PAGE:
The title track "5:55" and the first single "The Songs That We Sing stand out", the former haunting and piano-led, the latter carrying an infectiously boisterous chorus.
At times Charlotte's thin voice and finishing-school vowels can grate, but the album as a whole is emotive, rewarding and compelling - a world away from feather-strewn beds and dodgy filial duets.
We get the mildly erotic, such as the teasing "Beauty Mark", and we get something like beat poetry in "AF607105", with its stark lines about air travel.
There's also big helpings of the kind of wistful balladeering only the French can muster.

4 * * * * and 1/2.

...Read more ›
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12 of 14 people found the following review helpful By Cale E. Reneau on April 24, 2007
Format: Audio CD
They say if you're not any good at singing, you should surround yourself with the best musicians you can find. Time after time, this little method of canceling out one's vocal flaws has worked with almost no one noticing. So when I first heard that Charlotte Gainsbourg, a rather accomplished (or at least, talented) actress, was making an album with the help of the guys from Air, Neil Hannon of The Divine Comedy, and the one and only Jarvis Cocker, my first thought was that I was in for another lesson in "How Not to Sing." But I was terribly mistaken. As it turns out, Charlotte Gainsbourg is extremely talented. And wouldn't you know it? "5:55" is beautiful!

While not possessing the most powerful voice ever captured on an album, Gainsbourg does a brilliant job of blending her vocals in with Dunckel and Godin's Air-ish compositions. She accomplishes this by half-whispering most of her lyrics, but it sounds absolutely perfect. On the title track, "5:55," she sings, "Soon the morning will arrive. Can I begin another day whilst this old day is still alive, refusing to be put away," so beautifully that it feels like she's singing only for you. This brilliant lyric is penned by Cocker, as he and Hannon share most the songwriting duties on the album.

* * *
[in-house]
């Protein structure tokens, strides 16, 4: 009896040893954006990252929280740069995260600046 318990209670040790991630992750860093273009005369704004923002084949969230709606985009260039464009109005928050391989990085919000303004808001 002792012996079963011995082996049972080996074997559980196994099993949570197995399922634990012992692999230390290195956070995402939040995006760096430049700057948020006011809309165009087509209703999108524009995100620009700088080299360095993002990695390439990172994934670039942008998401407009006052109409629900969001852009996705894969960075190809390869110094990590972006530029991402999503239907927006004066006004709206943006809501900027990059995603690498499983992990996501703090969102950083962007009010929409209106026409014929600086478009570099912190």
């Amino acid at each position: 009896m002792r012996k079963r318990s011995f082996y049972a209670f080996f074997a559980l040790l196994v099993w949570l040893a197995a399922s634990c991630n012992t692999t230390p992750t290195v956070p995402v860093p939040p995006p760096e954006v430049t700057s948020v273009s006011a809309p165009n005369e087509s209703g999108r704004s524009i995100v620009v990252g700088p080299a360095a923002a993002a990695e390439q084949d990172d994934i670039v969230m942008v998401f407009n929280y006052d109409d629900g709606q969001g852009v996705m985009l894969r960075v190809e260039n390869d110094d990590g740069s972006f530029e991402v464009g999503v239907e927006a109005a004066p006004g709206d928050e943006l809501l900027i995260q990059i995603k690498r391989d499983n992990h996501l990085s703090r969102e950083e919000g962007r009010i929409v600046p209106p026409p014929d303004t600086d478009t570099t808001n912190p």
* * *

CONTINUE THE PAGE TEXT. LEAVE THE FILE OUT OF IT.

"The Operation" is perhaps the standout track on the album. It utilizes a steady electronic drum beat to accompany a great piano composition and bass line. The highlight of the song comes about half way through when the music drops out to leave Charlotte whispering, "Our love goes under the knife. Nothing is taboo here on the cutting edge of science..." It is yet another fantastic song.

'The Songs that We Sing" is the first time the album crosses into near-pop territory (later revisited in "Everything I Cannot See").
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4 of 4 people found the following review helpful By catskis on September 15, 2006
Format: Audio CD
I wish this review forum would allow for half stars, because I am really only just such a small step away from giving a full five stars. -- Charlotte's album captures an evocative nature and provides a taste of exotic accoustic beauty amongst a fog of entrancing classical undertones. The overall tone bears resembelance to fellow Parisian artists 'Air', with the help of their collaboration on the album. Throughout each song, Charlotte's voice whispers along to a sensational variety of musical intrigue and creates a unique empire of sound...an unruly yet captivating blend of genres: "Little Monsters" with its more classic rock/pop flavor, "Morning Song" with a softer accoustic/ambient feel, the classical lounge jazz feel of "Night-Time Intermission" and then going a bit stronger with more pop (a hint of country) and a slightly vibrant tone in "The Operation" and "The Songs That We Sing".

I only wished that Charlotte could have reached even further and gone even stronger with her songs and her beautiful voice...to have reached a level just a touch above those that she already touched upon, if only for one song. Even so, in all...a great album!!